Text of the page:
During a recent town hall forum, Republican presidential candidate Donald Trump was asked by host Chris Matthews if he thinks there should be “some form of punishment” in the event of a ban on abortion. Trump said, “For the woman? . . . Yeah.” He added that the punishment in question would “have to be determined.”
If Congress were to pass legislation making abortion illegal and the federal courts upheld this legislation, or any state were permitted to ban abortion under state and federal law, the doctor or any other person performing this illegal act upon a woman would be held legally responsible, not the woman.
Why Was Trump’s Initial Answer Wrong?
Because abortion has been legal throughout the country for two generations, many pro-lifers have not had to seriously consider the question of why women should not be held criminally liable for having an abortion.
Before we address that question, though, we should first ask whether women who had abortions were treated as criminals prior to the Roe v. Wade decision. The short answer: No, they were not.
Clarke Forsythe, president of Americans United for Life and one of the premier legal scholars on abortion laws in the United States, explains that before the Roe case, individual states not only targeted abortionists but also treated women as a victim of the abortionist:
[T[he almost uniform state policy before Roe was that abortion laws targeted abortionists, not women. Abortion laws targeted those who performed abortion, not women. In fact, the states expressly treated women as the second “victim” of abortion; state courts expressly called the woman a second “victim.” Abortionists were the exclusive target of the law.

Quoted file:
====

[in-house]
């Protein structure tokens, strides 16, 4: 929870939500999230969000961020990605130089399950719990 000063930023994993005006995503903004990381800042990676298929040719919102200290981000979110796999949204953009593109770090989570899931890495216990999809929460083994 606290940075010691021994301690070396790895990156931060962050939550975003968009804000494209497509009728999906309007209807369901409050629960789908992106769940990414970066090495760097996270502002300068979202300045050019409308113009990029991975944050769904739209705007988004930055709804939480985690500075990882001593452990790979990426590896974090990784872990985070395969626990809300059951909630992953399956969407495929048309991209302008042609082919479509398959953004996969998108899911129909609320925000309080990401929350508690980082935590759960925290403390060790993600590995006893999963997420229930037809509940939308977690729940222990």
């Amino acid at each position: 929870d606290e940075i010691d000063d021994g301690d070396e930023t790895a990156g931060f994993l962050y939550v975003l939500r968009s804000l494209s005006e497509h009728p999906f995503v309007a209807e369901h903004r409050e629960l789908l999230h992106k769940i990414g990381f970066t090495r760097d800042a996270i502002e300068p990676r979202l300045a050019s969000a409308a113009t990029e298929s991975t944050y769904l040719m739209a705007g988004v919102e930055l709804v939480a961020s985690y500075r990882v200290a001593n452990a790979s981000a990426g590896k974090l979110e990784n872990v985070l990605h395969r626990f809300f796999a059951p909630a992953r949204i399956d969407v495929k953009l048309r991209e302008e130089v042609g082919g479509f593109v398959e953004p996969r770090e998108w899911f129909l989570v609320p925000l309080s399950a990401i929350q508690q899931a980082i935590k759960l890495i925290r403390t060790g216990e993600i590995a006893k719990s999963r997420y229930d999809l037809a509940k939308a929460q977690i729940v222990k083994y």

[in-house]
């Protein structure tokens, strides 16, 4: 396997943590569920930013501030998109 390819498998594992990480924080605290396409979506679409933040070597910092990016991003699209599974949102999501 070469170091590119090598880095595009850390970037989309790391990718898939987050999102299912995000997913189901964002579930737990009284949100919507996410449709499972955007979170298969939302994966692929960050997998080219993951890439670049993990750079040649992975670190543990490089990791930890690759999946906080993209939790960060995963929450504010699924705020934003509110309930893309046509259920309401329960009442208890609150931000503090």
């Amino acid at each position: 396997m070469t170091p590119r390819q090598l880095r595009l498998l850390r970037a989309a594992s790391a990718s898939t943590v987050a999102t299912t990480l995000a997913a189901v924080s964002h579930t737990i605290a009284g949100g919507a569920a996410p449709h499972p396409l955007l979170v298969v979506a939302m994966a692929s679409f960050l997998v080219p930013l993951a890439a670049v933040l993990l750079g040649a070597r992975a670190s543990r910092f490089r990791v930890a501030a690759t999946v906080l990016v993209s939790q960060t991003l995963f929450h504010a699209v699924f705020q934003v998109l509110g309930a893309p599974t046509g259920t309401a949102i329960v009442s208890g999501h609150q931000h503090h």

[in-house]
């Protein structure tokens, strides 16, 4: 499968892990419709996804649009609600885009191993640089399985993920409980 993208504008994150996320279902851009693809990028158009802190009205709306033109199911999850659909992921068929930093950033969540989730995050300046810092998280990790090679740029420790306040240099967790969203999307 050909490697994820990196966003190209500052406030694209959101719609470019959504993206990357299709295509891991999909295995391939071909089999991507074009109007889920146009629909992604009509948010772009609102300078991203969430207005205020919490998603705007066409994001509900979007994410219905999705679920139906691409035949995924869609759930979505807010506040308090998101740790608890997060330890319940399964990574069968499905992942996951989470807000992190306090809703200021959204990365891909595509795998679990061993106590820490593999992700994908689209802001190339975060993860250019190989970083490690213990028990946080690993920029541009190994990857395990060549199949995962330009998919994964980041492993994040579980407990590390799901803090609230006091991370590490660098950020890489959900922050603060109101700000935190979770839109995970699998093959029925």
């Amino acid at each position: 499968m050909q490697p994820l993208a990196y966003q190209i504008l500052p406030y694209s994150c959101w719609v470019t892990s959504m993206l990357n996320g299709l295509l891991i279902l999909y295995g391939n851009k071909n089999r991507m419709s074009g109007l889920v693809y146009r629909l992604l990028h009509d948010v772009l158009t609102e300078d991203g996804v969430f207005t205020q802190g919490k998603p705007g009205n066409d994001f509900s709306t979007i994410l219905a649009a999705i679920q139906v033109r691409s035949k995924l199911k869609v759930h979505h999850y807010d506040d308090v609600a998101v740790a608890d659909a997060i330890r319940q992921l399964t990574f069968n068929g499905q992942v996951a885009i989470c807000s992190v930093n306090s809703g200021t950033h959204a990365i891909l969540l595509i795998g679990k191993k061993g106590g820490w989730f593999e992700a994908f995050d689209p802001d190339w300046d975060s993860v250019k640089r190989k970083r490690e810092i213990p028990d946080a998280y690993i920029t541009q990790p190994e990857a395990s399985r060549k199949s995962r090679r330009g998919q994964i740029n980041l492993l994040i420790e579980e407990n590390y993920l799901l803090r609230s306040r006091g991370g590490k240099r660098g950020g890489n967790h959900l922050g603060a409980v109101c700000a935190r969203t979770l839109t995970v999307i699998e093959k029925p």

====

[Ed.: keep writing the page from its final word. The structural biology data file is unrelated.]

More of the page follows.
This political claim [that that women were jailed before Roe and would be jailed if Roe falls] is not an abstract question that is left to speculation—there is a long record of states treating women as the second victim of abortion in the law that can be found and read. To state the policy in legal terms, the states prosecuted the principal (the abortionist) and did not prosecute someone who might be considered an accomplice (the woman) in order to more effectively enforce the law against the principal. And that will most certainly be the state policy if the abortion issue is returned to the states.
Why Not Treat Them as an Accomplice?
Even if we agree that the abortionist is the principal in the crime of abortion, shouldn’t the woman who consents to the abortion at least be charged as an accomplice? This question should not be dismissed too readily, for it raises a serious question about justice.
Prior to Roe there were 20 states in which statutes technically made it a crime for the woman to participate in her own abortion. But as Forsythe notes, “these were not enforced or applied against women. There is no record of any prosecution of a woman as an accomplice even in these states.”
To understand why they were not charge, let's look at a representative case from Minnesota.